Before the first hint of daylight penetrates the forest, we hear them. It's a raucous, guttural sound that reminds me a little of scarlet macaws. After a few minutes we begin to see movement. Something's there, we just can't see what it is. So far it's mostly just swaying branches and occasional falling leaves. As more birds arrive, the noise level escalates, with grunts, squawks, and squeals that sound like nothing I've ever heard. My field guide to the birds of Ecuador says it sounds like pigs, and I guess that's as good a description as any.
With a little more light we can see flashes of white, black, and scarlet as the males fly from tree to tree, shaking branches and calling out to one another. They're competing for the best spot to show off for the females, who wisely stay out of sight. For a photographer it's frustrating, as the birds always seem to be partially or completely hidden by leaves. Finally a male lands on a branch with an unobstructed view. It's not an ideal shot, but with these birds and in this light, it's the best we're going to get. By sunrise, the birds have finished their display and disappeared into the forest.
The area we're watching is called a lek - a place where birds congregate during mating season. The bird we've come to see is the Andean cock-of-the-rock, one of the most difficult birds to photograph that I've encountered.
|Angel Paz and friend|
Brothers Angel and Rodrigo Paz make their living as bird guides, and they're remarkably good at it. Together they own and manage Refugio Paz de las Aves, 300 or so acres of protected habitat on the western slopes of the Andes. In recent years their refuge has become a favorite of serious birders from around the world, thanks to their ability to locate hard-to-find species using a combination of calls, feeders, and extensive knowledge of bird behavior.
After leaving the lek, we followed Angel on other paths into the forest, where our subjects included wood quail, fruit-eaters, guans, barbets, tanagers, and three species of antpittas – two of them on IUCN's Red List of threatened and endangered species.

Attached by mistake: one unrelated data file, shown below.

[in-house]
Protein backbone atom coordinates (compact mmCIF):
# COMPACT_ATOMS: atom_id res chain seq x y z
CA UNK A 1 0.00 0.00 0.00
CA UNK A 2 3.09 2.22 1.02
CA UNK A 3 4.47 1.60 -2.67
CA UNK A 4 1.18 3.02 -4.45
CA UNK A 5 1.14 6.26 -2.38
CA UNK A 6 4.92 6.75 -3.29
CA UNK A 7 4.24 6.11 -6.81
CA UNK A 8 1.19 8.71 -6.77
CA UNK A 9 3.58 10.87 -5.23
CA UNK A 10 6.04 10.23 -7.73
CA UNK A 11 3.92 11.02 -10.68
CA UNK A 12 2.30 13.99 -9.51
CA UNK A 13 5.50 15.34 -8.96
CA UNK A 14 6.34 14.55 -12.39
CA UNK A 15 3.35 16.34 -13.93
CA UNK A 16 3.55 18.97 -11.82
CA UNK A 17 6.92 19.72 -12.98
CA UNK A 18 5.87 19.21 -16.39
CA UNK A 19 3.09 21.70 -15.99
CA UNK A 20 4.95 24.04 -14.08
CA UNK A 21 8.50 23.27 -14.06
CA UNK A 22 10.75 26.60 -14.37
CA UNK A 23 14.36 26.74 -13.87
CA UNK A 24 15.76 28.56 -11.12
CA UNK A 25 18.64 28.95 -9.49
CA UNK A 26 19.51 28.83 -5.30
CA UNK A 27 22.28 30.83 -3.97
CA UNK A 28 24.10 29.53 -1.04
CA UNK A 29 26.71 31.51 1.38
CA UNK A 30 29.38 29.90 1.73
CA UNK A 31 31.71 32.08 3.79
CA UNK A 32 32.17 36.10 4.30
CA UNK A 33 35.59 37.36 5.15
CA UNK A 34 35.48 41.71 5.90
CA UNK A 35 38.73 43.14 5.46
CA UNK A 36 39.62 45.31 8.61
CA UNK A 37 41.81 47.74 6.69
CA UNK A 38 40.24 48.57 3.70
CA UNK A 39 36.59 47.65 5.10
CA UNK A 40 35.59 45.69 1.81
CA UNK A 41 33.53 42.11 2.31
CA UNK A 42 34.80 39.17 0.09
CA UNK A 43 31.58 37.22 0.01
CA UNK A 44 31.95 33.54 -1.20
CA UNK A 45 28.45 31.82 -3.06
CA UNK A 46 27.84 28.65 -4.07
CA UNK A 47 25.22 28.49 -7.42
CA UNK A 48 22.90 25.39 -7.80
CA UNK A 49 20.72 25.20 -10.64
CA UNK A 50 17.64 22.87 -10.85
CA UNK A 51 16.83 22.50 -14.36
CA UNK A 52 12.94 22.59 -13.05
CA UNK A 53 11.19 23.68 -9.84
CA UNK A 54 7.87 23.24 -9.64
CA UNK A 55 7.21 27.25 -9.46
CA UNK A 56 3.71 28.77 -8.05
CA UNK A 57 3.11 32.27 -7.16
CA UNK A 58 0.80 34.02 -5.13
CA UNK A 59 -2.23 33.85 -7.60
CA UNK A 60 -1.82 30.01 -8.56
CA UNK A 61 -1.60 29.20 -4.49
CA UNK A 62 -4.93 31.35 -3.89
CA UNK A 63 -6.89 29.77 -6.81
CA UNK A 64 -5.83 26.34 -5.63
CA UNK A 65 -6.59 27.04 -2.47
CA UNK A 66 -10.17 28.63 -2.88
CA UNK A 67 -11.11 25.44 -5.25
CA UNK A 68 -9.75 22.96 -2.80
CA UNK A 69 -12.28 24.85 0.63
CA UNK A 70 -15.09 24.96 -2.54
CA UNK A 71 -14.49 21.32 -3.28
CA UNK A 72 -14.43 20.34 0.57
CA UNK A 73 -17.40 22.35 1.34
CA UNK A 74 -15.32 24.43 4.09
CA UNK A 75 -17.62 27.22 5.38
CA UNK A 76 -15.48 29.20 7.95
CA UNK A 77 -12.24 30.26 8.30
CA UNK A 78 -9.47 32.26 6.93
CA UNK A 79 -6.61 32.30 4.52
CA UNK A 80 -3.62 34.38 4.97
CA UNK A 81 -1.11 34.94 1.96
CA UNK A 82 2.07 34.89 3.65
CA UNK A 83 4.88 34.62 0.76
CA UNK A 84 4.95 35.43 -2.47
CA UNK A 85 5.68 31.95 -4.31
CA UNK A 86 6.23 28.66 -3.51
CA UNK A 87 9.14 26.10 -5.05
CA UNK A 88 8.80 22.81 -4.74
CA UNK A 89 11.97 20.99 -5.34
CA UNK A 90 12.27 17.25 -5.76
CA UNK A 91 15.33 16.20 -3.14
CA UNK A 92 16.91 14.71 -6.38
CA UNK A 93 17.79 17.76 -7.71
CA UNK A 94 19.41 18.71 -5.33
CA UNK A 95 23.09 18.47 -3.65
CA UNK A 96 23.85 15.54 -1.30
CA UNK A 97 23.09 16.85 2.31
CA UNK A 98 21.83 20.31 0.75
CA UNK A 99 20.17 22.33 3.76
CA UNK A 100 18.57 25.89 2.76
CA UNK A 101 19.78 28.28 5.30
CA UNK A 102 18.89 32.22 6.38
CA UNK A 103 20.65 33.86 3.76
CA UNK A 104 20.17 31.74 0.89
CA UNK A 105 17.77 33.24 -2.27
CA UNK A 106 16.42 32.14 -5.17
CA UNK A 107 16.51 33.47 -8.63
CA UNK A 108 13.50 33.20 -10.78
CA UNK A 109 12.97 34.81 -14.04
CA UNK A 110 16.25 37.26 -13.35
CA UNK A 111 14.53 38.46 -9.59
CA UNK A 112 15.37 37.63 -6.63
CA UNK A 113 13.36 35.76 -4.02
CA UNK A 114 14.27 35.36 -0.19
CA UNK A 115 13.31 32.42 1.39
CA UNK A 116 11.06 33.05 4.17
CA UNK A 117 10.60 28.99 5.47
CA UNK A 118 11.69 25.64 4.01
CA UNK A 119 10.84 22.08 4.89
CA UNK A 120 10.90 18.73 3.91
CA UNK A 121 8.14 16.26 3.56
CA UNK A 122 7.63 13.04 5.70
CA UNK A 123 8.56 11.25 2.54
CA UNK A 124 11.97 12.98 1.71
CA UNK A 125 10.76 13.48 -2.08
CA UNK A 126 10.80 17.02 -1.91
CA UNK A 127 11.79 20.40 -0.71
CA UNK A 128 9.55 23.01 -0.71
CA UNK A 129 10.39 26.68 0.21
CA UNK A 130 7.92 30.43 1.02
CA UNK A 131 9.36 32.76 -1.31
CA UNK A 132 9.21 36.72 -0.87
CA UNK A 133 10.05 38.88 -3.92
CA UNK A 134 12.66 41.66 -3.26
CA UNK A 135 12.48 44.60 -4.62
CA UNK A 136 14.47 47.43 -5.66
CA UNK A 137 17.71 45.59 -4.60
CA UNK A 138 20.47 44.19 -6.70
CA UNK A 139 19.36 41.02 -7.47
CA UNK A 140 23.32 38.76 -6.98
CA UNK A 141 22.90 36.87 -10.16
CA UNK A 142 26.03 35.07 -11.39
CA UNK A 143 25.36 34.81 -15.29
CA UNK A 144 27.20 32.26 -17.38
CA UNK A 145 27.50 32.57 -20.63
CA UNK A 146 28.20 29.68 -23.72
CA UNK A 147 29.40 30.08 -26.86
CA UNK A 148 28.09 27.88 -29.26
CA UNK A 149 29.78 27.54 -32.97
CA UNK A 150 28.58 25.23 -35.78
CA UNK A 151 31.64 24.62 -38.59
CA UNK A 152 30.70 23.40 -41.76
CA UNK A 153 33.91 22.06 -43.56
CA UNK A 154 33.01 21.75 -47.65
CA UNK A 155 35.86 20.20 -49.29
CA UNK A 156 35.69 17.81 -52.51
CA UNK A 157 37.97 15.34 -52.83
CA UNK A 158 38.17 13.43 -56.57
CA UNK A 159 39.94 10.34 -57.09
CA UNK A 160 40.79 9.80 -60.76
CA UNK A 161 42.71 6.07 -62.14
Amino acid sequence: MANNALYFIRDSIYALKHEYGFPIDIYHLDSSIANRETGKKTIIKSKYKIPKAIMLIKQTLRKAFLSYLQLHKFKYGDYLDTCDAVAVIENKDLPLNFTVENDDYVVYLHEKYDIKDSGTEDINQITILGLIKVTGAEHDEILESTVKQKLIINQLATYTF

One of the more memorable events came near the end of our visit. A small group, some with cameras and others with binoculars and notebooks, was sitting on a bench near a hummingbird feeder. We watched and photographed several species, including the booted racket-tail, green violet-ear, and velvet purple coronet. The star of the show, the one that everyone wanted to see, was the empress brilliant, a large, beautiful, and somewhat uncommon rainforest hummer. We kept seeing them, but they never seemed to stay in one place long enough for a photo, and the view was often obstructed by leaves, branches, or the feeder itself.
Eventually a gorgeous male landed on a branch, out in the open, with a clear view and a clean background. Just one problem – it was facing away from us. We could see its deeply forked bronze tail and the rich metallic green of its back, but we were missing out on the glittering golden-green of its face and belly, and the shining purple patch on its throat. A couple of us commented that it was facing the wrong way, and someone jokingly asked Angel if he could get it to turn around. As we laughed, Angel stood up and walked toward the bird. When he neared the branch, he raised a hand and made a swirling motion in the air. Right on cue, the bird turned to face us and we got the photos we had asked for.
Now, I could say a lot about Angel's knowledge of bird behavior. I can point out that he understands how to pique a bird's curiosity, and that he knows how close he can approach without turning that curiosity into fear and flight. But we all saw what happened: someone asked him to make the bird turn around, he waved his hand, and the bird turned around.
I'll just leave it at that.
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